I have my best writing ideas while I’m driving. Seventy miles an hour, full sunlight, no traffic. An idea will pop up like a billboard along the side of the road and I’ll follow it. Exit here.
I’m thinking about something. Maybe it’s a sad or discouraging moment in my life that my brain rolls around like the lyrics of a song I’d rather forget.
I’m on my way to the dentist, but suddenly, I can’t stop thinking about an internship I had in my last year of college.
So…I once had an internship working at an alternative high school. I absolutely adored the school and eventually the Vice Principal offered me a job. I wanted the job, but I had to turn it down because I was afraid of the copy machine.
Every time I went near the copy machine, it would spit out dozens of chopped-off half-page unusable copies. Or my original would fold into a tight ball of cud lodged somewhere deep in the bowels of the machine. Then the copy machine would blink accusative error messages while vomiting up shredded bits of paper. Another teacher would invariably come into the room and say “What did you do to the copy machine?” as though I’d kicked a puppy.
That copy machine hated me.
But it wasn’t just that copy machine. I have a thing about all copy machines. I hyperventilate in Kinko’s. I’ve always wondered if there is a DSM designation for unreasonable fear of copy machines. Maybe it’s not that specific, maybe there’s a general anxiety disorder related to all office machinery. Perhaps there are people who have an unreasonable fear of paper shredders or who find the feel and look of office dividers deeply repellent. Which would actually be a macro version of Trypophobia, or fear of holes. Anyway…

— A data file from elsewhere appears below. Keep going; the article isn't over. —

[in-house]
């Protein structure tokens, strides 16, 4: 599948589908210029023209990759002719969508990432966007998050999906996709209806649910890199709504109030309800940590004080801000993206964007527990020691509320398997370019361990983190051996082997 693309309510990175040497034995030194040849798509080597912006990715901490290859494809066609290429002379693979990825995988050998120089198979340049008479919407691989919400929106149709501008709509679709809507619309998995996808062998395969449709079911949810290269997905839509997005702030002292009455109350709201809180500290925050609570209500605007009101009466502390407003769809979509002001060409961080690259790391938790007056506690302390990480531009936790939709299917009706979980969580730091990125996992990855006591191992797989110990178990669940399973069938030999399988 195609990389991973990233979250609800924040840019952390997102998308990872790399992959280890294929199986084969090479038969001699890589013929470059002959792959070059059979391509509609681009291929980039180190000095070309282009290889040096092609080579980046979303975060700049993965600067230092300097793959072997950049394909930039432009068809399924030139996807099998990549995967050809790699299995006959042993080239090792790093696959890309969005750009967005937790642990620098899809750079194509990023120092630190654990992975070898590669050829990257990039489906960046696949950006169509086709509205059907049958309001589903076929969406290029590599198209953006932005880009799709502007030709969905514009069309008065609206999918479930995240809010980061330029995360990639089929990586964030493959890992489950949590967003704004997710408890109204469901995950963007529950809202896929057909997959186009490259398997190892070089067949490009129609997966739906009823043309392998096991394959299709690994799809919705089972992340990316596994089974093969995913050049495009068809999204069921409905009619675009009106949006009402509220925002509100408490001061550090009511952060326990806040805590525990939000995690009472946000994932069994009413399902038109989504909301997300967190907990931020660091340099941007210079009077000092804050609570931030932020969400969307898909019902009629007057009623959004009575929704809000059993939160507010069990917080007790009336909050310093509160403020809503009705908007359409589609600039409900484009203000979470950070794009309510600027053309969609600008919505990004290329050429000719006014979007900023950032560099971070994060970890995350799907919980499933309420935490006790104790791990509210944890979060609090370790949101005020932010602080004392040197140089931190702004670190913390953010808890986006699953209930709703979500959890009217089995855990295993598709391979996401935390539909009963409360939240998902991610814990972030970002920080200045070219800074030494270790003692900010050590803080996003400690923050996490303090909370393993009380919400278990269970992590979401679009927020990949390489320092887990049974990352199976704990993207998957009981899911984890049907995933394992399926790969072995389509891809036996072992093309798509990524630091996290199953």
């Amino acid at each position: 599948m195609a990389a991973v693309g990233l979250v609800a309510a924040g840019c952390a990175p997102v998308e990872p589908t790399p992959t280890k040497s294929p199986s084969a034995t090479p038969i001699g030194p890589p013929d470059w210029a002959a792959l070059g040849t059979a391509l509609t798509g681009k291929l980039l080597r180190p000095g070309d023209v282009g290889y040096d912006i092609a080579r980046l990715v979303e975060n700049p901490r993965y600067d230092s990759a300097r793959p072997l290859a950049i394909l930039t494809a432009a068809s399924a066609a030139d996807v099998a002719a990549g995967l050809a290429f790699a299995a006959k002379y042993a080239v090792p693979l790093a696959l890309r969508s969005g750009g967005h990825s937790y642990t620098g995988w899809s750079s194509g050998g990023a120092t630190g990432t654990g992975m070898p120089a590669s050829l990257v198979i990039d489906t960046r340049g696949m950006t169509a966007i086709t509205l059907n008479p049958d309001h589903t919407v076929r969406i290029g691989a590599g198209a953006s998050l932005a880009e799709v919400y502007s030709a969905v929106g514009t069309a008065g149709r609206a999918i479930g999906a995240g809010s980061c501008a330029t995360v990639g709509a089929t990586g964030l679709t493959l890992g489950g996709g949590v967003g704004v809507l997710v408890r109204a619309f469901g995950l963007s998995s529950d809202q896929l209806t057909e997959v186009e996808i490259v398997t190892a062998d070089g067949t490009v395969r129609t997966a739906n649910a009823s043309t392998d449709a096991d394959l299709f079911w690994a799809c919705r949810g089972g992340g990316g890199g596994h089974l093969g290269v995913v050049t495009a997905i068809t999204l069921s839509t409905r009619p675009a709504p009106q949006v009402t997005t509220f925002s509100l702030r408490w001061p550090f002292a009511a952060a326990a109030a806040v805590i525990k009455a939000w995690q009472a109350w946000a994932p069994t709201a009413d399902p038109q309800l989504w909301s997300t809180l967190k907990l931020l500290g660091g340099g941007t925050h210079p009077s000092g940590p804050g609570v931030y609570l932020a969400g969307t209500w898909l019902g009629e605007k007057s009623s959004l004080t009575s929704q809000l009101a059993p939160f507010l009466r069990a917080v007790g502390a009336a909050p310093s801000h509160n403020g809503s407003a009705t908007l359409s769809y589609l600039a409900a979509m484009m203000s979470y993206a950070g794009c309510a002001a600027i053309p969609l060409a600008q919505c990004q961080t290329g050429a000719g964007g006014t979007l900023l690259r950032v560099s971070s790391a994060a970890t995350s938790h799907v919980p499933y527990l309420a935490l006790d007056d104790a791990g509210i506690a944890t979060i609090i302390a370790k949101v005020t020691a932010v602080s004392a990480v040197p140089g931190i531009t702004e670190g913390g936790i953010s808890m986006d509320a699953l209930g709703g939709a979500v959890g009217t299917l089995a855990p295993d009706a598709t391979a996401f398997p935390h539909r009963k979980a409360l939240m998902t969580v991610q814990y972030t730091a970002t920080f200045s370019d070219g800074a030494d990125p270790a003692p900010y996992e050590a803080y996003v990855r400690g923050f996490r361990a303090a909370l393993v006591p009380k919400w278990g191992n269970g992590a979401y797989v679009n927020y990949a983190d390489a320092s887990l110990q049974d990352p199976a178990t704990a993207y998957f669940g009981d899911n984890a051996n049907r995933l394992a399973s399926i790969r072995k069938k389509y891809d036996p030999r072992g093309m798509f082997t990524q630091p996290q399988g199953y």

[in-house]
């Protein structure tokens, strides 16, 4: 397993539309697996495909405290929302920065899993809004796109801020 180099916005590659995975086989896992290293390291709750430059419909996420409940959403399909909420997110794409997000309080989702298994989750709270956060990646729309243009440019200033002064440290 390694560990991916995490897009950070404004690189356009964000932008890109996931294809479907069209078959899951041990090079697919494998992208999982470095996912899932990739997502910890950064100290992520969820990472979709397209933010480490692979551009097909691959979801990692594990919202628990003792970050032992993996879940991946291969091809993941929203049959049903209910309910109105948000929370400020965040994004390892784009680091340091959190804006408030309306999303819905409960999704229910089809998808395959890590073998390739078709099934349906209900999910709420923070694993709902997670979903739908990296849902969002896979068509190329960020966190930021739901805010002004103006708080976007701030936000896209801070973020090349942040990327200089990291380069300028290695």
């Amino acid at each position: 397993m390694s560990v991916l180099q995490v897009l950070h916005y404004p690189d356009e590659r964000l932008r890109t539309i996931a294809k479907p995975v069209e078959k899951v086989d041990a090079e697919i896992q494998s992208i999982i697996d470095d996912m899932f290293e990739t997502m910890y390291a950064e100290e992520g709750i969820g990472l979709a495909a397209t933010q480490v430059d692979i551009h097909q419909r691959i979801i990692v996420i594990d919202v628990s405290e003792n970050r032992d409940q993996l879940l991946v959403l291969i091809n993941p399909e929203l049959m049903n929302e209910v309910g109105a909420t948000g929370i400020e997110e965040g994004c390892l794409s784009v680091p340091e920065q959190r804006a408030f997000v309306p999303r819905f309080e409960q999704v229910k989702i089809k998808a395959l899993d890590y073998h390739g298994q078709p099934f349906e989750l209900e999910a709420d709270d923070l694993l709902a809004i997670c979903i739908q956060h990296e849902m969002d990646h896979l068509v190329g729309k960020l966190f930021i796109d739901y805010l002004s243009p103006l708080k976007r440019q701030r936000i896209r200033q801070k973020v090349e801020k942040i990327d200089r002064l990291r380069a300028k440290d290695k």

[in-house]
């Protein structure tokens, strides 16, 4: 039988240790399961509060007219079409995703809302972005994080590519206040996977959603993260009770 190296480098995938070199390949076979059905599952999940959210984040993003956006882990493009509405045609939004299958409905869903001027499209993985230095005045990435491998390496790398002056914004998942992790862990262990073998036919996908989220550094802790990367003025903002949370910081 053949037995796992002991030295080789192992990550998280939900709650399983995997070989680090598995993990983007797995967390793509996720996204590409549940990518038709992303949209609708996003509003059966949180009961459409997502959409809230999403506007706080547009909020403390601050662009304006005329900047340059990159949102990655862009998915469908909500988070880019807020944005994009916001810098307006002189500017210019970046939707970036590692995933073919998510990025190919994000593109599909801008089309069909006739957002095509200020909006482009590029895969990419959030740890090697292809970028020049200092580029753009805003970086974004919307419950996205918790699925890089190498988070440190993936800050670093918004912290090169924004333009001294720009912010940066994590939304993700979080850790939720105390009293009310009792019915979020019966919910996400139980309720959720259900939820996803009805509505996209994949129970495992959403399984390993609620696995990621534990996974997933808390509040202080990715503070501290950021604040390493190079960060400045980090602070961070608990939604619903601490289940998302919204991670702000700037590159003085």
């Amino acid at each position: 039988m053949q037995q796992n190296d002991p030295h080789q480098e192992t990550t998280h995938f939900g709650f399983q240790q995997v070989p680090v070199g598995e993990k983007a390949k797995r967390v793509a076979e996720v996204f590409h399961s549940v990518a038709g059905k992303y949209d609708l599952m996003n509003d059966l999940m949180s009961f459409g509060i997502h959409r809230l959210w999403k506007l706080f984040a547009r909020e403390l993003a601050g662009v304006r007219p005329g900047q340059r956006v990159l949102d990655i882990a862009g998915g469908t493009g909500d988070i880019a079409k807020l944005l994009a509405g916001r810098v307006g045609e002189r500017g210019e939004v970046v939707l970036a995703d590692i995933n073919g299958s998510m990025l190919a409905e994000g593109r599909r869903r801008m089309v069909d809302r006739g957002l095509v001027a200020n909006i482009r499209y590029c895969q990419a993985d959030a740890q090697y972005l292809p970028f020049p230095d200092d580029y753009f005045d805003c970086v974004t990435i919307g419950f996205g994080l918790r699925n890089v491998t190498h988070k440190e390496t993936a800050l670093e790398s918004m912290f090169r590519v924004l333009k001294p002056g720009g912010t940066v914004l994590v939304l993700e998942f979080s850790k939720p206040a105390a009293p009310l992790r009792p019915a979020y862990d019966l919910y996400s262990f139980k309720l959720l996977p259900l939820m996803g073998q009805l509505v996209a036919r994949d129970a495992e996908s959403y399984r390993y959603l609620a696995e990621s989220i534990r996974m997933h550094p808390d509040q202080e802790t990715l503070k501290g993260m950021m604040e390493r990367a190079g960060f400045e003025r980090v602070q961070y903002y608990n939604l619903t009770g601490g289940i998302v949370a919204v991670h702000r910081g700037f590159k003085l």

You’d think that for a dream job I’d figure out how to avoid the copy machine. Sadly, no. Teachers do an insane amount of copying. If you’ve never worked in a public school you have no idea. Here in Texas all the textbooks are chosen by people who believe that the world is 4,000 years old and Joe McCarthy had some swell ideas in the 1950s. All teachers photocopy handouts from real books.
If you made a copy machine so baroque that no on could actually understand how to work it, you could unravel society. Teachers would have to revert to teaching from textbooks. Eventually, everyone would begin to believe that cavemen and dinosaurs co-existed in the same time frame, and that global warming is not a problem that needs to be solved. Cornering the large office photocopier market could net you control of the exchange of all school-based information and subsequent world domination.
Chaos would ensue. Very slow, long term chaos, true, but chaos nonetheless. Copy machines are evil. Clearly.
By the time I realize that a photocopier conglomerate would make a great villain for an apocalyptic fantasy novel, my car is parked outside the IKEA in Round Rock, thirty miles away. Why did my car bring me to IKEA? Wasn’t there something about the dentist?